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Valuing Health Care: Improving Productivity and Quality

Valuing Health Care: Improving Productivity and Quality

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This report addresses a deceptively simple question: How can the productivity of American health care be substantially improved? Productivity, in lay terms, is the ratio of output to inputs. A more colloquial rendition of the question might be: how can we get a lot more bang for our health care buck?

By design, we have brought together a varied assortment of ideas and suggestions, illustrating the messy, grab-bag nature that effective changes often need to take. Yet our proposals do fall (albeit with some overlap) into four broad categories, which structure the recommendations section of this report.

- Harnessing information: how systematically gathering and sharing data can unlock knowledge that produces systematically better choices. The key here is to incentivize a new corps of data entrepreneurs to collect and analyze existing medical data to discover and then disseminate the use of new therapies.

- Improving research: encouraging more collaboration across institutions and funding more translational research (aimed at “translating” basic scientific discoveries into medicines and therapies).

- Legal and regulatory reform: modernizing medical malpractice systems, removing counter-productive restrictions on health insurance premiums, and streamlining new drug approvals.

- Empowering patients: there are large benefits of giving more power to the people who matter most—patients—to make informed decisions about their own care.

The ideas here are not new, though many of them are familiar only to the cognoscenti. To the contrary, we have sought ideas that have showed promise in the field, and then attempted to set them in a context that exploits the adjacent possible.

If this report can focus more minds in the health policy community and general public on finding and implementing those changes, in everything from clinical practices to regulatory structures, it will have succeeded.

From the Kauffman Task Force on Cost-Effective Health Care Innovation
This report addresses a deceptively simple question: How can the productivity of American health care be substantially improved? Productivity, in lay terms, is the ratio of output to inputs. A more colloquial rendition of the question might be: how can we get a lot more bang for our health care buck?

By design, we have brought together a varied assortment of ideas and suggestions, illustrating the messy, grab-bag nature that effective changes often need to take. Yet our proposals do fall (albeit with some overlap) into four broad categories, which structure the recommendations section of this report.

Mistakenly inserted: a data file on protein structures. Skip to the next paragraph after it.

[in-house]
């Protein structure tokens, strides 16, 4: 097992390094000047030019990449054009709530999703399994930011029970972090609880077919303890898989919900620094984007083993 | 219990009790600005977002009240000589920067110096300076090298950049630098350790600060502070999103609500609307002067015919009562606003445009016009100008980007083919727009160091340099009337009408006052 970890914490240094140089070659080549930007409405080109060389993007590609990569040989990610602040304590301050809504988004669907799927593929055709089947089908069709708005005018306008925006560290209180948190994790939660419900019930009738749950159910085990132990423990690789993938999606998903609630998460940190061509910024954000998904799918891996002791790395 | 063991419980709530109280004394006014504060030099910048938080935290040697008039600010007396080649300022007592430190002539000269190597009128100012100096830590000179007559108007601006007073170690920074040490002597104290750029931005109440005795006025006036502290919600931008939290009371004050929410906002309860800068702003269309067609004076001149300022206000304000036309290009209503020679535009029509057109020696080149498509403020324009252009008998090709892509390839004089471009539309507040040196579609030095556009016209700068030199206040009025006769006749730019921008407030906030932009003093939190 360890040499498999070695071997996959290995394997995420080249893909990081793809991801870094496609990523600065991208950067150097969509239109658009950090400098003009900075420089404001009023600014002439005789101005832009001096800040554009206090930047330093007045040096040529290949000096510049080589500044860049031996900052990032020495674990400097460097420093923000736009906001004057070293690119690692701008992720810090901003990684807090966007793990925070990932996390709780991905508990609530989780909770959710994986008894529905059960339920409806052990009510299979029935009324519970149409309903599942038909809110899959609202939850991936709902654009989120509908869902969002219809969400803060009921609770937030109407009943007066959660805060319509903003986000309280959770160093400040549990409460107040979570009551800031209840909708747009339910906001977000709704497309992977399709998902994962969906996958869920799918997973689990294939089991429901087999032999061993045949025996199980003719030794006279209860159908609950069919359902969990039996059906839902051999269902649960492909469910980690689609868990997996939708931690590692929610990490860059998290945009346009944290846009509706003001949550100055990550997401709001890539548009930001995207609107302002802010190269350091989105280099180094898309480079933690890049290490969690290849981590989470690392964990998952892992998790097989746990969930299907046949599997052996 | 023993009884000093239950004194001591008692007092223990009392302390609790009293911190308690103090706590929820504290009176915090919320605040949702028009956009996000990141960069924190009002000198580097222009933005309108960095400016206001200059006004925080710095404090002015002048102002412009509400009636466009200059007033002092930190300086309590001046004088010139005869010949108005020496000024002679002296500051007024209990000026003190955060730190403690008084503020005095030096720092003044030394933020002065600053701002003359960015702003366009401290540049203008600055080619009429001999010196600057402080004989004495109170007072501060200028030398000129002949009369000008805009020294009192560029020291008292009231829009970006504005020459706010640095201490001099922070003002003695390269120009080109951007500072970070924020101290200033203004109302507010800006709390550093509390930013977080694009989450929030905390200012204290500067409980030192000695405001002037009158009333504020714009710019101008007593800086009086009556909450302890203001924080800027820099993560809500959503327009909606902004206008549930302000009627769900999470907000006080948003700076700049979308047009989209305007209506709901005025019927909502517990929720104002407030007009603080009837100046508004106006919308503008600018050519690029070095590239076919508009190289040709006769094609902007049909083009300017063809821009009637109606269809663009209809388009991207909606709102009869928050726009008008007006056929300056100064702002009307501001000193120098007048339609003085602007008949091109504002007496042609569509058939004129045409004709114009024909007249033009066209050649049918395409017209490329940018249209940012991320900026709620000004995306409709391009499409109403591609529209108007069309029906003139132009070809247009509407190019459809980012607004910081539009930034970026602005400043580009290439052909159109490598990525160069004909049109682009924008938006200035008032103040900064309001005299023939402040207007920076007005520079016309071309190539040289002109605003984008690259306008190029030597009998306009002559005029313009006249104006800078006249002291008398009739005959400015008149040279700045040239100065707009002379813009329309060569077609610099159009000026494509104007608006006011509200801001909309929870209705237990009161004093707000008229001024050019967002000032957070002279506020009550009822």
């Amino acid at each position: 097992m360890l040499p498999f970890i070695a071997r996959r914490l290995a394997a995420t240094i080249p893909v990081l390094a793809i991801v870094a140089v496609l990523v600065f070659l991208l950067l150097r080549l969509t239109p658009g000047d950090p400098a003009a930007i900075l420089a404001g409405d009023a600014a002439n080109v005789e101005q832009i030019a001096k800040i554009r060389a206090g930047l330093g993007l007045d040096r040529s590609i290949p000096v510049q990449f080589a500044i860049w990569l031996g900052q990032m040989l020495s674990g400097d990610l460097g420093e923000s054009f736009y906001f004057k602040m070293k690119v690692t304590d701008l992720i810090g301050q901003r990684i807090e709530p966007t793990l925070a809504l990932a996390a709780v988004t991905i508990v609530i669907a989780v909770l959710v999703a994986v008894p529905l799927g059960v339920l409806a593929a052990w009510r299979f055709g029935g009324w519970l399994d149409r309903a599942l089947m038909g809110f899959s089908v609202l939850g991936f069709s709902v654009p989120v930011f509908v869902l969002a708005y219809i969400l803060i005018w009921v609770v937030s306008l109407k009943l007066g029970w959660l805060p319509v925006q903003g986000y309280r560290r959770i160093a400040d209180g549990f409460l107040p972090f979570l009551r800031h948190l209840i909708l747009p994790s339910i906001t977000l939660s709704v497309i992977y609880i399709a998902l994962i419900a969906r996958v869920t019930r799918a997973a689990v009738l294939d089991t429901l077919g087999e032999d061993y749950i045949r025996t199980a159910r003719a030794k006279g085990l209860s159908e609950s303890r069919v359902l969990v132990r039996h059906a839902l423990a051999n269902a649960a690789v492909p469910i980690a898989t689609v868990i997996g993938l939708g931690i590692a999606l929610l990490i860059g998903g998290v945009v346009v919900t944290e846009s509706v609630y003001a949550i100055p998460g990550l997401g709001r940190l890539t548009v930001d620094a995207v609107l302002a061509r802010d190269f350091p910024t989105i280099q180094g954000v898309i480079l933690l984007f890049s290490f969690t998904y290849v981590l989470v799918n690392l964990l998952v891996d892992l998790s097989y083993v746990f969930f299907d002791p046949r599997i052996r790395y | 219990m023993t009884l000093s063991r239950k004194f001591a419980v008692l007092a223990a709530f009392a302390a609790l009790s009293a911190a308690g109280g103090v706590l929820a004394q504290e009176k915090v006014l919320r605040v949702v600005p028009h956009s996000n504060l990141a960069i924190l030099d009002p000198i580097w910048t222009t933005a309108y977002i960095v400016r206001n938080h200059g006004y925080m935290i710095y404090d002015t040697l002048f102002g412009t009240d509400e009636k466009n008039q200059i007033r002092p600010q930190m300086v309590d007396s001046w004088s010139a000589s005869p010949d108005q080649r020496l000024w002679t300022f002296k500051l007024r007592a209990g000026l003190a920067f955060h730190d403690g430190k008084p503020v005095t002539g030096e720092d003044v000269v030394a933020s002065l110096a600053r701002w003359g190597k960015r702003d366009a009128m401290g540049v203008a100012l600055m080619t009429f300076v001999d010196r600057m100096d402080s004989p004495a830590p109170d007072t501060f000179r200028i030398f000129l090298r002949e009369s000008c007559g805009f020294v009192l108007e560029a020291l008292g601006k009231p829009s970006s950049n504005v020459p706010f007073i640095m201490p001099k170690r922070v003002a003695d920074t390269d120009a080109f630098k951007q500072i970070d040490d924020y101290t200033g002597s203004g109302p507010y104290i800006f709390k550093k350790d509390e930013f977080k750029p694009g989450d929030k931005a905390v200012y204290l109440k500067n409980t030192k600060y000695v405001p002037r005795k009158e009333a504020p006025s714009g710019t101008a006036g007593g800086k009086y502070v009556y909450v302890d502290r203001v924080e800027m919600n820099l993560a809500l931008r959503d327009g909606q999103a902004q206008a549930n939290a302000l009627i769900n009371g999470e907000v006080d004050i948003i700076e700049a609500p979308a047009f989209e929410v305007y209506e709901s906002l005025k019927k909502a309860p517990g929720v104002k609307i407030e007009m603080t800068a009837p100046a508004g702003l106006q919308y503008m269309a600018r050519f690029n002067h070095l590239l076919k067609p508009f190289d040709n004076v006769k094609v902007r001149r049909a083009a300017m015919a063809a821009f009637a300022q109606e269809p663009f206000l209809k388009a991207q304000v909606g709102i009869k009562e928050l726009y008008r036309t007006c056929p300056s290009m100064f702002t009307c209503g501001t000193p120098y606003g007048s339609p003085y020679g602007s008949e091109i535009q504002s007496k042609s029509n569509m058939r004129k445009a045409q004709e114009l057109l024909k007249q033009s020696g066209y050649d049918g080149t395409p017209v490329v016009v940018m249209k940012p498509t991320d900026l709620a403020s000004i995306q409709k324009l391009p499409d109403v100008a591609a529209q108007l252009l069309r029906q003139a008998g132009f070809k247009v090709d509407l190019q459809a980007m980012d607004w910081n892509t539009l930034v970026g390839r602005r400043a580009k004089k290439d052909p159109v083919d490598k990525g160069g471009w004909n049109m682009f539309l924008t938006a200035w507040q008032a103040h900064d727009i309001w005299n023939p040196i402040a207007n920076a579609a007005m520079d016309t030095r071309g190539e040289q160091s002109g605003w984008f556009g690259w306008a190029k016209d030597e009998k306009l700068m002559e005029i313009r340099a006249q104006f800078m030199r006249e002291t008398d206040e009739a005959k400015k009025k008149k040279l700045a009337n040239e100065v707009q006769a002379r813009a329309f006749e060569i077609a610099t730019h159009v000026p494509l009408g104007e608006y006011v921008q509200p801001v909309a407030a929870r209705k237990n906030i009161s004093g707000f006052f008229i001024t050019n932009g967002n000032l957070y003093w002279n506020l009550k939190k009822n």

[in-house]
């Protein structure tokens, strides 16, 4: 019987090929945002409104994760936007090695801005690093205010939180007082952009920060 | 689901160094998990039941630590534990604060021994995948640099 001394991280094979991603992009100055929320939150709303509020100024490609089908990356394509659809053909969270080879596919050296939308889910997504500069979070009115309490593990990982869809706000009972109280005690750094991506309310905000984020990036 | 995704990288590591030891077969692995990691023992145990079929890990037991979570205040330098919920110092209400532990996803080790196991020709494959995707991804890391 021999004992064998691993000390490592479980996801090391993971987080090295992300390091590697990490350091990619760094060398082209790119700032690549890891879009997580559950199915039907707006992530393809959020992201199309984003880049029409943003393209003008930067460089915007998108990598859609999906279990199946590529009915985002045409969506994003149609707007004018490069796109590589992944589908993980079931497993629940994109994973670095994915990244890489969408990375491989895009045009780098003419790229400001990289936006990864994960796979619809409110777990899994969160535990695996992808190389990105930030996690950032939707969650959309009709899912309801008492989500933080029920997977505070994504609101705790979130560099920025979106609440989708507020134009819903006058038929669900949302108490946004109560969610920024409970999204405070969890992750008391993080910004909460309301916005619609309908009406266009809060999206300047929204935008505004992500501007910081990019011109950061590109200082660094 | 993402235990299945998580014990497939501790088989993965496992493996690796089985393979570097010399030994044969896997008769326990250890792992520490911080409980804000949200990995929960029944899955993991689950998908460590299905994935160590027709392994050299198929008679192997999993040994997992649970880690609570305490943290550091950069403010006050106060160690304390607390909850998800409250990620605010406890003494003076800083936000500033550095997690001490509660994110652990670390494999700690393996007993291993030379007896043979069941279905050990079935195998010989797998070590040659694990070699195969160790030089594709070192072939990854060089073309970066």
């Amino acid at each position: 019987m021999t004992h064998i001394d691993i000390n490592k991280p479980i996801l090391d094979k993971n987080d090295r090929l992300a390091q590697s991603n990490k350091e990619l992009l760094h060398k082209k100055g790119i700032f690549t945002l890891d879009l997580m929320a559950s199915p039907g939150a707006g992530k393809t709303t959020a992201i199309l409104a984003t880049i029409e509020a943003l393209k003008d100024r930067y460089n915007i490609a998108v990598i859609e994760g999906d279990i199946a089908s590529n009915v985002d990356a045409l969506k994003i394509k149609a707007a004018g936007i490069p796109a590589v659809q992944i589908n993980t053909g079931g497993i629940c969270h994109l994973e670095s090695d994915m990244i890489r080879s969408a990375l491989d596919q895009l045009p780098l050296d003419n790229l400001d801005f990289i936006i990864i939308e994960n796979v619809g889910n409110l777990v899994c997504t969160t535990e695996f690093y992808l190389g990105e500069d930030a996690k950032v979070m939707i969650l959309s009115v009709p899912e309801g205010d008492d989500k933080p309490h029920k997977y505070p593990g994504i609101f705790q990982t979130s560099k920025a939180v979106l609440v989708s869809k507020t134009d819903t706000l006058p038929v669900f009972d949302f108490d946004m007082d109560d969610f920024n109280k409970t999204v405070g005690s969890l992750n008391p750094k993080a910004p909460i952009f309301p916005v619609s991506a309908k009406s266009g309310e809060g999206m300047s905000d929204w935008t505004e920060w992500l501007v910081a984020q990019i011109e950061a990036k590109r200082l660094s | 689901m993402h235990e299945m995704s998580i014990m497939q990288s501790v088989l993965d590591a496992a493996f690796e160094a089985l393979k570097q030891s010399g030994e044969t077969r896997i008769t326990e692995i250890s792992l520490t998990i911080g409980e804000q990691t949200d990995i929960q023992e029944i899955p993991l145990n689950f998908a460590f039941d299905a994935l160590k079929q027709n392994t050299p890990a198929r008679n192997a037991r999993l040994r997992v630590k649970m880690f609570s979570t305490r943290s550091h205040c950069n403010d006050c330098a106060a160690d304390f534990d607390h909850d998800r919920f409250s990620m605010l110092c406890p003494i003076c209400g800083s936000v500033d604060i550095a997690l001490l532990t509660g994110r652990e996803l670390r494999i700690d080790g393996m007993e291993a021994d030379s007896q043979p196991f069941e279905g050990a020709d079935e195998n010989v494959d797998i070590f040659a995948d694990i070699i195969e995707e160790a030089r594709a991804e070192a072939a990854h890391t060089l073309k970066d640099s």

- Harnessing information: how systematically gathering and sharing data can unlock knowledge that produces systematically better choices. The key here is to incentivize a new corps of data entrepreneurs to collect and analyze existing medical data to discover and then disseminate the use of new therapies.

- Improving research: encouraging more collaboration across institutions and funding more translational research (aimed at “translating” basic scientific discoveries into medicines and therapies).

- Legal and regulatory reform: modernizing medical malpractice systems, removing counter-productive restrictions on health insurance premiums, and streamlining new drug approvals.

- Empowering patients: there are large benefits of giving more power to the people who matter most—patients—to make informed decisions about their own care.

The ideas here are not new, though many of them are familiar only to the cognoscenti. To the contrary, we have sought ideas that have showed promise in the field, and then attempted to set them in a context that exploits the adjacent possible.

If this report can focus more minds in the health policy community and general public on finding and implementing those changes, in everything from clinical practices to regulatory structures, it will have succeeded.

From the Kauffman Task Force on Cost-Effective Health Care Innovation

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Categories:Types, Research
Published by: The Ewing Marion Kauffman Foundation on Apr 19, 2012
Copyright:Attribution Non-commercial

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01/21/2013

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Tony Hawk added this note
very useful info! thanks for sharing
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